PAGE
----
There's a fire-breathing dragon.

And lastly, if you're dreaming of a fire-breathing dragon, or anything breathing fire, really, Loewenberg says it usually has to do with you or someone around you who's using very angry words. "The fire breath is the anger someone is spouting," she explains.

How to work through this dream.

If you keep having the same fire dream, or the only one you did have really shook you up and you want to work through it, Loewenberg says one of the best ways to figure it out is to look at how you were responding in the dream when you saw the fire.

For example, if you had a positive reaction to the fire in your dream, it's likely more about passion than it is anger. Or if you thought, "I've got to get this fire out ASAP," you're probably feeling a sense of urgency surrounding something that's stressing you out or angering you. "The emotions and thoughts in the dream are big clues," she adds.

Once you figure out what could be eliciting your fire dreams, you can start taking steps to prevent them. If you're bottling up your anger, for example, that could look like finding a healthy way to express that anger. Whatever you can do to help yourself feel better about the situation in real life will carry over into your dreams.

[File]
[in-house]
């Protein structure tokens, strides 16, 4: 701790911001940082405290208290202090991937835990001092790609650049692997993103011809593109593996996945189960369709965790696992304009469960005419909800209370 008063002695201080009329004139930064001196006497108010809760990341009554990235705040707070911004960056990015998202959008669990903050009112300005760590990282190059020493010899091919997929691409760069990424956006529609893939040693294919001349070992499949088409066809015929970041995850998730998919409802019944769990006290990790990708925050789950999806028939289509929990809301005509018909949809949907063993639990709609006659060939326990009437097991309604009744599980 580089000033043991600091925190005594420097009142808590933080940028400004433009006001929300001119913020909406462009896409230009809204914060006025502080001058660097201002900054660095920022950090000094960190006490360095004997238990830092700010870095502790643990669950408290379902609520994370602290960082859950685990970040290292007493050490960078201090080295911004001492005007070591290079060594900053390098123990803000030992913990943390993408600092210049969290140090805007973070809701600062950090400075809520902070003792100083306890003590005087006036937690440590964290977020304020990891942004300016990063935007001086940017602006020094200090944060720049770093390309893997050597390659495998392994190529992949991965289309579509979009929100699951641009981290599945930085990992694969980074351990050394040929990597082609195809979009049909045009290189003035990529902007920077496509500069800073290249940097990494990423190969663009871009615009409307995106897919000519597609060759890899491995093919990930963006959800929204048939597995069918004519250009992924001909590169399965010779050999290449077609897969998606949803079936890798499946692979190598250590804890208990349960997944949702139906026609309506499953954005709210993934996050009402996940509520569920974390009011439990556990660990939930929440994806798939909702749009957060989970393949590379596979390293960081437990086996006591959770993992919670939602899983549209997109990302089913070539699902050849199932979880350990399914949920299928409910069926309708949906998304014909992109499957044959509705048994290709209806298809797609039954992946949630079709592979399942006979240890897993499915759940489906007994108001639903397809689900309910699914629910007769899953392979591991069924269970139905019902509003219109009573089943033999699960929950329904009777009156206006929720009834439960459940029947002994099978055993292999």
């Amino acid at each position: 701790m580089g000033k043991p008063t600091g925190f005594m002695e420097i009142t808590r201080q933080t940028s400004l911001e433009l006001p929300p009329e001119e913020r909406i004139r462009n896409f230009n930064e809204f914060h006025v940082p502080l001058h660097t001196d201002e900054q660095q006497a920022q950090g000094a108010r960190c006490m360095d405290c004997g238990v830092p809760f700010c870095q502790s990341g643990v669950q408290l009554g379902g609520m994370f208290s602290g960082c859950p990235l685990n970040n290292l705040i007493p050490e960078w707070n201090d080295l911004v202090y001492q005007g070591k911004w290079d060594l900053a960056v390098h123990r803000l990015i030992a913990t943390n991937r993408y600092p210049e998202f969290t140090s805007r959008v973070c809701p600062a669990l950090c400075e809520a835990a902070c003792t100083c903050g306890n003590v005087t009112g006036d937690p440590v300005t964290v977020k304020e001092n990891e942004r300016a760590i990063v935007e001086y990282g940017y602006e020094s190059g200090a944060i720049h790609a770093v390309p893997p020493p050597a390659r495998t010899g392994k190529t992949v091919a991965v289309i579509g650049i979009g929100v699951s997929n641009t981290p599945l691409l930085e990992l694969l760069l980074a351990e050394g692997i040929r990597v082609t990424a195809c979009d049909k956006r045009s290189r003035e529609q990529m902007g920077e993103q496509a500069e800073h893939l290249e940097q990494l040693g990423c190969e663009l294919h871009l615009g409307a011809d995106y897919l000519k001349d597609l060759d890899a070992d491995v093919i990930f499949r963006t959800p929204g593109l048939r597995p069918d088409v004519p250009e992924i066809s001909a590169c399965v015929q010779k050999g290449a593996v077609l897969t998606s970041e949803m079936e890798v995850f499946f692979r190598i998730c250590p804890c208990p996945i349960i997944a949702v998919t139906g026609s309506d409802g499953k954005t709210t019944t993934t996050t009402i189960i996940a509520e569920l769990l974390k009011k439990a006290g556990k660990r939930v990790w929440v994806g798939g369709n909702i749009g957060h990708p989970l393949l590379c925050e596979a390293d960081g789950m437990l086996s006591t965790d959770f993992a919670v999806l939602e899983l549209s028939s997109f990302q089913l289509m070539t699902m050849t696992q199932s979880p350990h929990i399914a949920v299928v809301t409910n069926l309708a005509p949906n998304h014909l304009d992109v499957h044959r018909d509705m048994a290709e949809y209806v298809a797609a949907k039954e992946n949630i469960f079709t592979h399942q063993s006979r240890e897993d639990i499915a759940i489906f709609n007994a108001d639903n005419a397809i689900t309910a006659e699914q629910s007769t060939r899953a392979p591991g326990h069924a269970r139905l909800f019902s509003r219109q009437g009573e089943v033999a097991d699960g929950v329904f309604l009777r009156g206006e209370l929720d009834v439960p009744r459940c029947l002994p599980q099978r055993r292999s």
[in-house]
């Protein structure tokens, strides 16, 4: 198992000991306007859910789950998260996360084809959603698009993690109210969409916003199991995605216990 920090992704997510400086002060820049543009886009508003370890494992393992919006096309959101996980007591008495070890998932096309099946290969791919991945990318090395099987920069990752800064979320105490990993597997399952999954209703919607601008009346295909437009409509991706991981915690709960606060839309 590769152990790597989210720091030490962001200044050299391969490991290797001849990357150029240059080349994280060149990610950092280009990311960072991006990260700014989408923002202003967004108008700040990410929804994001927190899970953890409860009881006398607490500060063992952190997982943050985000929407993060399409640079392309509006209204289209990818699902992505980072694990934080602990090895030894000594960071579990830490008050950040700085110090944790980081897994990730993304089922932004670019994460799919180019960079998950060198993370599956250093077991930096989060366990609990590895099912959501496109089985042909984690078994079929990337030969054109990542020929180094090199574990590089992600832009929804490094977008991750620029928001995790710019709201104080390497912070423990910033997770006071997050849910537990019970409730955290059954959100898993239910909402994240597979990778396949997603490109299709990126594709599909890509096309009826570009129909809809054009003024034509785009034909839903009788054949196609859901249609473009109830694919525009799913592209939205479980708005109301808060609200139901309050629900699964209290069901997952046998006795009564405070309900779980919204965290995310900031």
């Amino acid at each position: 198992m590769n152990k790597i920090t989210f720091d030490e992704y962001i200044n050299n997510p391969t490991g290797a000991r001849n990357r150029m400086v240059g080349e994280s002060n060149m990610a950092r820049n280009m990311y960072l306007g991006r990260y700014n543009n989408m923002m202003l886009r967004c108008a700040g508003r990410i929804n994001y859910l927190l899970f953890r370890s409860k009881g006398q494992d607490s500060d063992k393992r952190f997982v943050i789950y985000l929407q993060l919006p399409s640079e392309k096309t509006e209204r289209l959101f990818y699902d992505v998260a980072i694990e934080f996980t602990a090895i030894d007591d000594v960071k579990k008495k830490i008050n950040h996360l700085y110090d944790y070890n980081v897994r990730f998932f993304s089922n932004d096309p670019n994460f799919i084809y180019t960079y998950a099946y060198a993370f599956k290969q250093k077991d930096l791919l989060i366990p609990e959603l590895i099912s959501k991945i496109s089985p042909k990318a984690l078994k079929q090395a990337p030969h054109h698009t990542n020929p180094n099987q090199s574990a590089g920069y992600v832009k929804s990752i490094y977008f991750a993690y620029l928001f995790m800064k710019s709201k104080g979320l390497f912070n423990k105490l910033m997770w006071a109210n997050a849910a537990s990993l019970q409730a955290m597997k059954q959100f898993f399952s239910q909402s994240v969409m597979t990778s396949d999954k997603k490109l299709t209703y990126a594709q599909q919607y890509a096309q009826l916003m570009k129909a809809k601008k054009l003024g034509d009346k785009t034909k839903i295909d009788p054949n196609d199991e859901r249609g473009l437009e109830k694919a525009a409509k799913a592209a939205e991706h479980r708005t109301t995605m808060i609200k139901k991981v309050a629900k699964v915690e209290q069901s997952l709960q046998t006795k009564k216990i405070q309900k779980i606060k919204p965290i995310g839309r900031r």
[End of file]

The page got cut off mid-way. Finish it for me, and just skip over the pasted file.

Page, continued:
The bottom line.

Fire can show up in our dreams in so many ways, some perfectly harmless—others, not so much. The key is taking the time to really think about what happened in the dream, how you responded, and what could be causing the dream in the first place. From there, you can take any steps necessary should you want to prevent the dream in the future.

Sarah Regan author page.
Sarah Regan
mbg Spirituality & Relationships Editor

Sarah Regan is a Spirituality & Relationships Editor, a registered yoga instructor, and an avid astrologer and tarot reader. She received her bachelor's in broadcasting and mass communication from State University of New York at Oswego, and lives in Buffalo, New York.